unincorporated community in Whitefish Township, Chippewa County, Michigan, United States

Paradise is an unincorporated community on Whitefish Bay. This article covers a broad but sparsely-populated rural area at the eastern end of Lake Superior on Michigan's Upper Peninsula.

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Tahquamenon Falls in the Autumn'

Paradise is on the northeastern portion of Michigan's Upper Peninsula, on the western side of Whitefish Bay, Lake Superior. It is a tourism gateway to the Tahquamenon Falls and Whitefish Point.

All vessels entering or leaving Lake Superior must sail past Whitefish Point, also known as the "Graveyard of the Great Lakes", 11 miles outside of town, one of the easternmost points on the Lake Superior coastline. The numerous shipwrecks in the area include the very first ship known to sail on Superior, the 60-foot trading vessel Invincible, which was lost in 1816.

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Map of Paradise and Whitefish Bay

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Whitefish Point light tower in 2007
Bell from the SS Edmund Fitzgerald
  • 1 Whitefish Point Light, 18335 N Whitefish Point Rd., +1 906 635-1742. The oldest active lighthouse on Lake Superior when it was automated in 1971. The first light tower, built with stone in 1848 and powered by whale oil, was replaced with the present steel tower during the Lincoln administration in 1861. Home to the Great Lakes Shipwreck Museum, which exhibits salvaged artifacts from shipwrecks in the Whitefish Point Underwater Preserve, and the bell from the wreck of the SS Edmund Fitzgerald, a US ship which sank in 1975 in the area (but just across the international boundary into Canada, which is water). Admission to the museum includes access and tours of the former coast guard buildings and an exhibit of a lifesaving boat and equipment. Access to the grounds is free.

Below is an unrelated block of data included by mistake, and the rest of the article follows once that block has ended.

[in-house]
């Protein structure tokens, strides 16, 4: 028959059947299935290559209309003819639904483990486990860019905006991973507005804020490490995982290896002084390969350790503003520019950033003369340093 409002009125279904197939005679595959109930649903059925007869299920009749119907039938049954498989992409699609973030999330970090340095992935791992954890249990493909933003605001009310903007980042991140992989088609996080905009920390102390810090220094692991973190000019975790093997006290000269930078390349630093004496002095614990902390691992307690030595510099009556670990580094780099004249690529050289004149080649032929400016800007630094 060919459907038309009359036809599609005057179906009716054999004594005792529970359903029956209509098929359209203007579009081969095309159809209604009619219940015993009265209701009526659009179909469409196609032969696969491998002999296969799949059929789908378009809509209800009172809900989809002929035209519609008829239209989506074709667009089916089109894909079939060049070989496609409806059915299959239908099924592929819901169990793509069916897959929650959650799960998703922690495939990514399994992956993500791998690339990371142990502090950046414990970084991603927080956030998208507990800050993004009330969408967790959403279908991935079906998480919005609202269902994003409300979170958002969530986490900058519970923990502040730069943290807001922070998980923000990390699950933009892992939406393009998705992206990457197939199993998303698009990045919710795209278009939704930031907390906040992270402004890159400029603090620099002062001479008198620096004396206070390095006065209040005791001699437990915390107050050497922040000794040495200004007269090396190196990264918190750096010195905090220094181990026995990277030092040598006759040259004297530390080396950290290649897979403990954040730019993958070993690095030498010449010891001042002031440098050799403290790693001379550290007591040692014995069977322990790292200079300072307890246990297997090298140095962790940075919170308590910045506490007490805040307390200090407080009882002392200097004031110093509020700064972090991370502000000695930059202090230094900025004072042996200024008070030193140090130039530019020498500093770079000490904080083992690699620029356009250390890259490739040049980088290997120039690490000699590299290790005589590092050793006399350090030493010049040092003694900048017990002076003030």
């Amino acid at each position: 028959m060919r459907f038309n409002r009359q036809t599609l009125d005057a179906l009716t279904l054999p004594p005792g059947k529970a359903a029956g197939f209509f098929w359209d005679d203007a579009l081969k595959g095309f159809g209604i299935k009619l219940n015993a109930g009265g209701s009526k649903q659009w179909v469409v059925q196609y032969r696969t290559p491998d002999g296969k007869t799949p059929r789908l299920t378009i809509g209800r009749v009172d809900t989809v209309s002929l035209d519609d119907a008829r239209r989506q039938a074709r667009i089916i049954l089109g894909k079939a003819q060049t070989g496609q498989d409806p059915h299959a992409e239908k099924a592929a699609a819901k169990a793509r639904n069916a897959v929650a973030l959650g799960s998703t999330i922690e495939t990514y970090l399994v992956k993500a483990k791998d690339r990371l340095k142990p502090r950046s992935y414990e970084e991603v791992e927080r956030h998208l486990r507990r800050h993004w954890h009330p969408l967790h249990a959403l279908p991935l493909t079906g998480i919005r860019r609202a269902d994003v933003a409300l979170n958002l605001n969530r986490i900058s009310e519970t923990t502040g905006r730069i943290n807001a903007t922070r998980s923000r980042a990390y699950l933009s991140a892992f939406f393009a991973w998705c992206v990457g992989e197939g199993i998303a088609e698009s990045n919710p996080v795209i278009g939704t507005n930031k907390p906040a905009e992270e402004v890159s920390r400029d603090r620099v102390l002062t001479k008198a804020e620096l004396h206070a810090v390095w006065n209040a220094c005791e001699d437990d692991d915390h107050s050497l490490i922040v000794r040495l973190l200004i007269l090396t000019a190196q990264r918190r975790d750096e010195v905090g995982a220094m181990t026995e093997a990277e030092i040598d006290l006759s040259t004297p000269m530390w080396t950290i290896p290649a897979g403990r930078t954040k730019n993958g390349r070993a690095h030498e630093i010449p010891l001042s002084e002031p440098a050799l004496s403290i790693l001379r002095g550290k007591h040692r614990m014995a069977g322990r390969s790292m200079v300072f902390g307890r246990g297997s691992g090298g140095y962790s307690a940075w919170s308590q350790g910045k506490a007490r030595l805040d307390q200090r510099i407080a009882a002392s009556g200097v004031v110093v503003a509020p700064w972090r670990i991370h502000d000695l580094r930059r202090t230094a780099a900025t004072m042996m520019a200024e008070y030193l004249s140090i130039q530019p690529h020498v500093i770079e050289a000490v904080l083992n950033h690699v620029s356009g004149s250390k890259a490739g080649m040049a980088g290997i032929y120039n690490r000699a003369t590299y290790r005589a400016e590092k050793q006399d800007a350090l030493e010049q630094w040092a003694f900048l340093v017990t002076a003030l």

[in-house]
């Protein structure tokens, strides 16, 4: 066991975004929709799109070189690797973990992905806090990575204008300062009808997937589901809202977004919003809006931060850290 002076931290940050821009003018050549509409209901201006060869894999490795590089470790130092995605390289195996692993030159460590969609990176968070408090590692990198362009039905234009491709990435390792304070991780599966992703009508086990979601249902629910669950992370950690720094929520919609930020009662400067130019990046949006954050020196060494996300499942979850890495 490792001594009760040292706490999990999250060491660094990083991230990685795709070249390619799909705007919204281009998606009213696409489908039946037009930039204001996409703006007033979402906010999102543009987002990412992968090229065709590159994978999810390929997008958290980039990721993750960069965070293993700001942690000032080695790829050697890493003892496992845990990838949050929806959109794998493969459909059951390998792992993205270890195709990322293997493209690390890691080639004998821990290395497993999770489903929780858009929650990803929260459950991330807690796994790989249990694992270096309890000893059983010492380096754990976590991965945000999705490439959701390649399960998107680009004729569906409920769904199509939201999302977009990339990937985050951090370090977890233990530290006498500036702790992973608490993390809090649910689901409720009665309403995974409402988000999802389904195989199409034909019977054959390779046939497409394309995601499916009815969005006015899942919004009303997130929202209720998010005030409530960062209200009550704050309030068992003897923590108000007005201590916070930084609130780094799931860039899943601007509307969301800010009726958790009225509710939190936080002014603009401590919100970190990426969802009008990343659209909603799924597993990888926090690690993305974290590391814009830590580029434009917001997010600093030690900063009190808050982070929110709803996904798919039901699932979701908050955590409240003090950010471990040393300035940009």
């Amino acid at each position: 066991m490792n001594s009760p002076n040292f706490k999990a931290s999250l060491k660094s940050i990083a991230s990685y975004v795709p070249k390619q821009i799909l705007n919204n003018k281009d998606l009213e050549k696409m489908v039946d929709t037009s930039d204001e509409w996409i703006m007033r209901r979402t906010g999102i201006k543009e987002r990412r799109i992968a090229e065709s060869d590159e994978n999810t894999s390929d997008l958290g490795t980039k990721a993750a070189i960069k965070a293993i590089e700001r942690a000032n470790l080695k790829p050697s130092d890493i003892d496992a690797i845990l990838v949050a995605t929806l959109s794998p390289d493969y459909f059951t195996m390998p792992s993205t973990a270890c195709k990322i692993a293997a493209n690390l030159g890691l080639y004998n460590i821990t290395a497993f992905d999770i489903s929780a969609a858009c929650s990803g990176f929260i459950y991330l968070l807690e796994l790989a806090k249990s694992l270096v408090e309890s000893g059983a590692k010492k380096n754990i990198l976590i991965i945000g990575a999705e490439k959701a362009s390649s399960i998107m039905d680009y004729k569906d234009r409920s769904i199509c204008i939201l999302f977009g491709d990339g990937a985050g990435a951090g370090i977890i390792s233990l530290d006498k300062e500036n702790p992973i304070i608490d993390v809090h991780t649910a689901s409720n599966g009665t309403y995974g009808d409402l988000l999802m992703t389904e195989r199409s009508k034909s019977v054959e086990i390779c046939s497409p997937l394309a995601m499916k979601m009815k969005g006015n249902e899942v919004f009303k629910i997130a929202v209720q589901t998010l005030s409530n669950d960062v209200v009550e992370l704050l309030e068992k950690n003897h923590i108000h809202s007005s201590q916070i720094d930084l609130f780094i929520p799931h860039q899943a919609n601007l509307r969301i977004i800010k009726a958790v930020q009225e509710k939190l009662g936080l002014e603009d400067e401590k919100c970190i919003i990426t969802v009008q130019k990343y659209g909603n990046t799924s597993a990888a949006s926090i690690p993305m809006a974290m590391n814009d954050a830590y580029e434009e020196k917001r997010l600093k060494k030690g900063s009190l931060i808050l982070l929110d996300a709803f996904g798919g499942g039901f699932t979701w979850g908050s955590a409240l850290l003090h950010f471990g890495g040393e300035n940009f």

• 2 Tahquamenon Falls (Upper and Lower Falls), 41382 W. M 123 (From the Mackinac Bridge: I-75 north to exit #352. Turn left (west) onto M-123 toward Paradise. Turn left (west) at the blinking light in Paradise to continue on M-123. Lower Falls is 10 miles west of Paradise, Upper Falls is 14 miles west of Paradise. From Newberry/M-28: Turn north onto M-123 at the blinking light near McDonald's and Comfort Inn. The Upper Falls is 25 miles ahead, the Lower Falls is 29 miles ahead.), +1 906-492-3415, . 8AM-10PM. The Tahquamenon Falls are two different waterfalls on the Tahquamenon River. Both falls are near Lake Superior in the eastern Upper Peninsula of Michigan. The water is notably brown in color from the tannins leached from the cedar swamps which the river drains. The upper falls are more than 200 feet (60 m) across and with a drop of approximately 48 feet (14 m) During the late spring runoff, the river drains as much as 50,000 US gallons (190,000 L) of water per second, making the upper falls the third most voluminous vertical waterfall east of the Mississippi River, after Niagara Falls and Cohoes Falls, both in New York State.
    The falls are within Tahquamenon Falls State Park, between Newberry, Michigan, and Paradise, Michigan. They are a popular tourist destination in the Upper Peninsula during all seasons. Snowmobile trails lead almost to the falls, and walkways are kept clear for most of the winter.
    Recreation Passport.